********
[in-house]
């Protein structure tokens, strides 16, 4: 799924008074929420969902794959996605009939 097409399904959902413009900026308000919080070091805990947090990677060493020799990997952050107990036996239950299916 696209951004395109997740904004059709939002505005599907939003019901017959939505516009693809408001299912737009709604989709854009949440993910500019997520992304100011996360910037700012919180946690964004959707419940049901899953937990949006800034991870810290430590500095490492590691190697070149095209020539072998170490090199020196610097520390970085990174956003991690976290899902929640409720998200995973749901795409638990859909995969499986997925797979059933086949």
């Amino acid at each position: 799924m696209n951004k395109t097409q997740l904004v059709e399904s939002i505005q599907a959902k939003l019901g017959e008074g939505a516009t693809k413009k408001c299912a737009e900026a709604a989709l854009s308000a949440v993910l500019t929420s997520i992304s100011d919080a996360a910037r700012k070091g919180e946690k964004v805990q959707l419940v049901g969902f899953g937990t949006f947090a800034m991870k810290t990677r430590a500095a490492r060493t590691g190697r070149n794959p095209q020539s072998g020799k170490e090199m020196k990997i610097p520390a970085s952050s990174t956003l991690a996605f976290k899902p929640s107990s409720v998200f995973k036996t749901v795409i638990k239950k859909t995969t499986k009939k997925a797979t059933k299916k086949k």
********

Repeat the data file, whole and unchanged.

[in-house]
């Protein structure tokens, strides 16, 4: 799924008074929420969902794959996605009939 097409399904959902413009900026308000919080070091805990947090990677060493020799990997952050107990036996239950299916 696209951004395109997740904004059709939002505005599907939003019901017959939505516009693809408001299912737009709604989709854009949440993910500019997520992304100011996360910037700012919180946690964004959707419940049901899953937990949006800034991870810290430590500095490492590691190697070149095209020539072998170490090199020196610097520390970085990174956003991690976290899902929640409720998200995973749901795409638990859909995969499986997925797979059933086949």
């Amino acid at each position: 799924m696209n951004k395109t097409q997740l904004v059709e399904s939002i505005q599907a959902k939003l019901g017959e008074g939505a516009t693809k413009k408001c299912a737009e900026a709604a989709l854009s308000a949440v993910l500019t929420s997520i992304s100011d919080a996360a910037r700012k070091g919180e946690k964004v805990q959707l419940v049901g969902f899953g937990t949006f947090a800034m991870k810290t990677r430590a500095a490492r060493t590691g190697r070149n794959p095209q020539s072998g020799k170490e090199m020196k990997i610097p520390a970085s952050s990174t956003l991690a996605f976290k899902p929640s107990s409720v998200f995973k036996t749901v795409i638990k239950k859909t995969t499986k009939k997925a797979t059933k299916k086949k």